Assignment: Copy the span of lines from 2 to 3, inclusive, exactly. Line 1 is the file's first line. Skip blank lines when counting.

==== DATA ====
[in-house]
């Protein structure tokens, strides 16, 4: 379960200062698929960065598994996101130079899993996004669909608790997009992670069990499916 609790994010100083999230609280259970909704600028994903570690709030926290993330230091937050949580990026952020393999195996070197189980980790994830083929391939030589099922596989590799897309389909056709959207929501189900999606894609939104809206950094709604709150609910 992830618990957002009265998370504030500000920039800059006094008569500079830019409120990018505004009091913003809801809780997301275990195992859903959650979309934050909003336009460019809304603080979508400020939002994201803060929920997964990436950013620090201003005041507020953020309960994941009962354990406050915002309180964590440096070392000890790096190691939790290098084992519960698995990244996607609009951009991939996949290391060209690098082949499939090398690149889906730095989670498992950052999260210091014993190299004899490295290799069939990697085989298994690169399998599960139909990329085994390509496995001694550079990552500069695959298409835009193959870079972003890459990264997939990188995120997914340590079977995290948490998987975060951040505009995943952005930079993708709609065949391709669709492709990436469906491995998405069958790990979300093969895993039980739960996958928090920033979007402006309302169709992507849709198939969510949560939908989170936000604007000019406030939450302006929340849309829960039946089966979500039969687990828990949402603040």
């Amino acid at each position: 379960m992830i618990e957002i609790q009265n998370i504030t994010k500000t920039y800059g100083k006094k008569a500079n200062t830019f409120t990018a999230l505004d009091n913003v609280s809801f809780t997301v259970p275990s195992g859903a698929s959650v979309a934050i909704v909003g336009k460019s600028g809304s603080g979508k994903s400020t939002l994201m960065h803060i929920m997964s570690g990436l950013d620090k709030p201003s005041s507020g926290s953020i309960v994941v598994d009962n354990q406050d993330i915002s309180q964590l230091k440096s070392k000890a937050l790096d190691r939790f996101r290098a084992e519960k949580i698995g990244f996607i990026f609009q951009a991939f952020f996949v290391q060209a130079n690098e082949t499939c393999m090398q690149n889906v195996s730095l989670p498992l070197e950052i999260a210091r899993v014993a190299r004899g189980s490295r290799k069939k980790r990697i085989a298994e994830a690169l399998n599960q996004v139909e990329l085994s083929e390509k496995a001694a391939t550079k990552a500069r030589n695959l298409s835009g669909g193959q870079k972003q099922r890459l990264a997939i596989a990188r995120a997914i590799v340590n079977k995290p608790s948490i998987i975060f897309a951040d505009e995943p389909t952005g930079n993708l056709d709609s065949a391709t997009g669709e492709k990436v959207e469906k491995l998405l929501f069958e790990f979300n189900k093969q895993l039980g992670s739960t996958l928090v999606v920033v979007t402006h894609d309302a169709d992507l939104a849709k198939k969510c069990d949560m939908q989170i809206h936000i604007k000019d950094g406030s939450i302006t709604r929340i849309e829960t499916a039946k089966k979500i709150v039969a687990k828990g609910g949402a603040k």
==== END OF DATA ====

């Protein structure tokens, strides 16, 4: 379960200062698929960065598994996101130079899993996004669909608790997009992670069990499916 609790994010100083999230609280259970909704600028994903570690709030926290993330230091937050949580990026952020393999195996070197189980980790994830083929391939030589099922596989590799897309389909056709959207929501189900999606894609939104809206950094709604709150609910 992830618990957002009265998370504030500000920039800059006094008569500079830019409120990018505004009091913003809801809780997301275990195992859903959650979309934050909003336009460019809304603080979508400020939002994201803060929920997964990436950013620090201003005041507020953020309960994941009962354990406050915002309180964590440096070392000890790096190691939790290098084992519960698995990244996607609009951009991939996949290391060209690098082949499939090398690149889906730095989670498992950052999260210091014993190299004899490295290799069939990697085989298994690169399998599960139909990329085994390509496995001694550079990552500069695959298409835009193959870079972003890459990264997939990188995120997914340590079977995290948490998987975060951040505009995943952005930079993708709609065949391709669709492709990436469906491995998405069958790990979300093969895993039980739960996958928090920033979007402006309302169709992507849709198939969510949560939908989170936000604007000019406030939450302006929340849309829960039946089966979500039969687990828990949402603040």
């Amino acid at each position: 379960m992830i618990e957002i609790q009265n998370i504030t994010k500000t920039y800059g100083k006094k008569a500079n200062t830019f409120t990018a999230l505004d009091n913003v609280s809801f809780t997301v259970p275990s195992g859903a698929s959650v979309a934050i909704v909003g336009k460019s600028g809304s603080g979508k994903s400020t939002l994201m960065h803060i929920m997964s570690g990436l950013d620090k709030p201003s005041s507020g926290s953020i309960v994941v598994d009962n354990q406050d993330i915002s309180q964590l230091k440096s070392k000890a937050l790096d190691r939790f996101r290098a084992e519960k949580i698995g990244f996607i990026f609009q951009a991939f952020f996949v290391q060209a130079n690098e082949t499939c393999m090398q690149n889906v195996s730095l989670p498992l070197e950052i999260a210091r899993v014993a190299r004899g189980s490295r290799k069939k980790r990697i085989a298994e994830a690169l399998n599960q996004v139909e990329l085994s083929e390509k496995a001694a391939t550079k990552a500069r030589n695959l298409s835009g669909g193959q870079k972003q099922r890459l990264a997939i596989a990188r995120a997914i590799v340590n079977k995290p608790s948490i998987i975060f897309a951040d505009e995943p389909t952005g930079n993708l056709d709609s065949a391709t997009g669709e492709k990436v959207e469906k491995l998405l929501f069958e790990f979300n189900k093969q895993l039980g992670s739960t996958l928090v999606v920033v979007t402006h894609d309302a169709d992507l939104a849709k198939k969510c069990d949560m939908q989170i809206h936000i604007k000019d950094g406030s939450i302006t709604r929340i849309e829960t499916a039946k089966k979500i709150v039969a687990k828990g609910g949402a603040k």